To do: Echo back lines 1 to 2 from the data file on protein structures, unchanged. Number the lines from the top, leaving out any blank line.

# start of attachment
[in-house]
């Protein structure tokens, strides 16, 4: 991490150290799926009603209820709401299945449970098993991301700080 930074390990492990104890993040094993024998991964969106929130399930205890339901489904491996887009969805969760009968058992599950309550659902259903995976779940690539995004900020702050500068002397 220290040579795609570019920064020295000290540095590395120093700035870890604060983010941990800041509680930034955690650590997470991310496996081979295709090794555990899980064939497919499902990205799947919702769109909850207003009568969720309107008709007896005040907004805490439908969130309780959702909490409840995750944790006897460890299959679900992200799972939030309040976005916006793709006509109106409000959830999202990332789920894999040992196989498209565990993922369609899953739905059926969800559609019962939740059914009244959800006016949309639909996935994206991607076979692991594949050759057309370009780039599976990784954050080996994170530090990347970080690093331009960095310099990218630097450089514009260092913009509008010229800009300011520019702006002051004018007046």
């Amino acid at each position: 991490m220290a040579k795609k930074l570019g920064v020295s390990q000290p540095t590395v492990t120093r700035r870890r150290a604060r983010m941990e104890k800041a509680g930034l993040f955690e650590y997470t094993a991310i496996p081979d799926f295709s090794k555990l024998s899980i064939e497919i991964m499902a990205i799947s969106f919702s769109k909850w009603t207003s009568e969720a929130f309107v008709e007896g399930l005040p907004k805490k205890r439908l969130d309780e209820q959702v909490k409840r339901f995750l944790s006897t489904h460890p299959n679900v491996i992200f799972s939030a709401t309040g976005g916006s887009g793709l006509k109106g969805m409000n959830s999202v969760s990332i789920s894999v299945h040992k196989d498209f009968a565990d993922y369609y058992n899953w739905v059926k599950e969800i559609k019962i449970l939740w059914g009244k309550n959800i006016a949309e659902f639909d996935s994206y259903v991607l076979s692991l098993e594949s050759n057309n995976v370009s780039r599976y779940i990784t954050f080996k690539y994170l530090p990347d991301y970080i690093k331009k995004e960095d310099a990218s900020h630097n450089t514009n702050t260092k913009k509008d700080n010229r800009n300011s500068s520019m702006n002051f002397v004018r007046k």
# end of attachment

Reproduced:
[in-house]
């Protein structure tokens, strides 16, 4: 991490150290799926009603209820709401299945449970098993991301700080 930074390990492990104890993040094993024998991964969106929130399930205890339901489904491996887009969805969760009968058992599950309550659902259903995976779940690539995004900020702050500068002397 220290040579795609570019920064020295000290540095590395120093700035870890604060983010941990800041509680930034955690650590997470991310496996081979295709090794555990899980064939497919499902990205799947919702769109909850207003009568969720309107008709007896005040907004805490439908969130309780959702909490409840995750944790006897460890299959679900992200799972939030309040976005916006793709006509109106409000959830999202990332789920894999040992196989498209565990993922369609899953739905059926969800559609019962939740059914009244959800006016949309639909996935994206991607076979692991594949050759057309370009780039599976990784954050080996994170530090990347970080690093331009960095310099990218630097450089514009260092913009509008010229800009300011520019702006002051004018007046």